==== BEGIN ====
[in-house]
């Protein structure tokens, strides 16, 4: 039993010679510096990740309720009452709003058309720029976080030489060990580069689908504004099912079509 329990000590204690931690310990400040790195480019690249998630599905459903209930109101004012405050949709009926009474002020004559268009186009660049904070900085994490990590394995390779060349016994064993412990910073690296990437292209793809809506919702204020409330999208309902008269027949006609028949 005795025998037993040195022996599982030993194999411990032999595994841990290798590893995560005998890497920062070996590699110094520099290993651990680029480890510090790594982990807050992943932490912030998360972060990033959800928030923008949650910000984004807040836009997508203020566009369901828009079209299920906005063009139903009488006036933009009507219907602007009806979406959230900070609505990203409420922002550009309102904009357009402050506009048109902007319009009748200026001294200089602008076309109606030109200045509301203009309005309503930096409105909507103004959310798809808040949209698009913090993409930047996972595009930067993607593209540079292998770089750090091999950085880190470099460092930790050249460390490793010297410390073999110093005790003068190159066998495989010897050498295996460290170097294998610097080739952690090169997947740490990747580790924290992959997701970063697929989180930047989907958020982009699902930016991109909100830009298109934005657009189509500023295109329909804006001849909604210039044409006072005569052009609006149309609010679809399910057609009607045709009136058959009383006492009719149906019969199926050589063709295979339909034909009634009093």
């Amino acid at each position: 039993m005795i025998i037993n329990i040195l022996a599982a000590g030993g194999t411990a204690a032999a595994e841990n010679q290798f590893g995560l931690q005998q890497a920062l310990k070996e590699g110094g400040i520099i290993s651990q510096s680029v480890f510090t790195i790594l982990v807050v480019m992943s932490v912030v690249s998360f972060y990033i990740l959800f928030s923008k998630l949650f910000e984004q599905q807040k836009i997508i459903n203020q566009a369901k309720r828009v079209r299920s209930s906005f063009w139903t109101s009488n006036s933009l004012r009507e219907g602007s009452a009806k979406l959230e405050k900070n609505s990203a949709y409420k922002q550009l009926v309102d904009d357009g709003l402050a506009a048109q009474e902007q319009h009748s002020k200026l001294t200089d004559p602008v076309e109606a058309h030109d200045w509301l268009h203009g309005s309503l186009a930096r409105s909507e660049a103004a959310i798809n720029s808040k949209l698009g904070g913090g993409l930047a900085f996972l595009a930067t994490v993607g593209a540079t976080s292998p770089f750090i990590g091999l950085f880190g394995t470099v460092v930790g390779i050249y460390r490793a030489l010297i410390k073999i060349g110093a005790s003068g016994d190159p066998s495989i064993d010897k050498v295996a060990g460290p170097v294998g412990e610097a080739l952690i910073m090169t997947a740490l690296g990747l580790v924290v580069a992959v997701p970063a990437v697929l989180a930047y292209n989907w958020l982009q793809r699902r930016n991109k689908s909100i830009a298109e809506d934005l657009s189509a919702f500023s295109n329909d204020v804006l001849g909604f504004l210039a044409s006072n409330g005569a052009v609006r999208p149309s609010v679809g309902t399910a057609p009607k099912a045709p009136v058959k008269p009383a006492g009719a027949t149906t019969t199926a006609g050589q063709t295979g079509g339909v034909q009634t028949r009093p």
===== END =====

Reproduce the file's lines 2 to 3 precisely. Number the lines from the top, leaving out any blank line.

């Protein structure tokens, strides 16, 4: 039993010679510096990740309720009452709003058309720029976080030489060990580069689908504004099912079509 329990000590204690931690310990400040790195480019690249998630599905459903209930109101004012405050949709009926009474002020004559268009186009660049904070900085994490990590394995390779060349016994064993412990910073690296990437292209793809809506919702204020409330999208309902008269027949006609028949 005795025998037993040195022996599982030993194999411990032999595994841990290798590893995560005998890497920062070996590699110094520099290993651990680029480890510090790594982990807050992943932490912030998360972060990033959800928030923008949650910000984004807040836009997508203020566009369901828009079209299920906005063009139903009488006036933009009507219907602007009806979406959230900070609505990203409420922002550009309102904009357009402050506009048109902007319009009748200026001294200089602008076309109606030109200045509301203009309005309503930096409105909507103004959310798809808040949209698009913090993409930047996972595009930067993607593209540079292998770089750090091999950085880190470099460092930790050249460390490793010297410390073999110093005790003068190159066998495989010897050498295996460290170097294998610097080739952690090169997947740490990747580790924290992959997701970063697929989180930047989907958020982009699902930016991109909100830009298109934005657009189509500023295109329909804006001849909604210039044409006072005569052009609006149309609010679809399910057609009607045709009136058959009383006492009719149906019969199926050589063709295979339909034909009634009093």
């Amino acid at each position: 039993m005795i025998i037993n329990i040195l022996a599982a000590g030993g194999t411990a204690a032999a595994e841990n010679q290798f590893g995560l931690q005998q890497a920062l310990k070996e590699g110094g400040i520099i290993s651990q510096s680029v480890f510090t790195i790594l982990v807050v480019m992943s932490v912030v690249s998360f972060y990033i990740l959800f928030s923008k998630l949650f910000e984004q599905q807040k836009i997508i459903n203020q566009a369901k309720r828009v079209r299920s209930s906005f063009w139903t109101s009488n006036s933009l004012r009507e219907g602007s009452a009806k979406l959230e405050k900070n609505s990203a949709y409420k922002q550009l009926v309102d904009d357009g709003l402050a506009a048109q009474e902007q319009h009748s002020k200026l001294t200089d004559p602008v076309e109606a058309h030109d200045w509301l268009h203009g309005s309503l186009a930096r409105s909507e660049a103004a959310i798809n720029s808040k949209l698009g904070g913090g993409l930047a900085f996972l595009a930067t994490v993607g593209a540079t976080s292998p770089f750090i990590g091999l950085f880190g394995t470099v460092v930790g390779i050249y460390r490793a030489l010297i410390k073999i060349g110093a005790s003068g016994d190159p066998s495989i064993d010897k050498v295996a060990g460290p170097v294998g412990e610097a080739l952690i910073m090169t997947a740490l690296g990747l580790v924290v580069a992959v997701p970063a990437v697929l989180a930047y292209n989907w958020l982009q793809r699902r930016n991109k689908s909100i830009a298109e809506d934005l657009s189509a919702f500023s295109n329909d204020v804006l001849g909604f504004l210039a044409s006072n409330g005569a052009v609006r999208p149309s609010v679809g309902t399910a057609p009607k099912a045709p009136v058959k008269p009383a006492g009719a027949t149906t019969t199926a006609g050589q063709t295979g079509g339909v034909q009634t028949r009093p």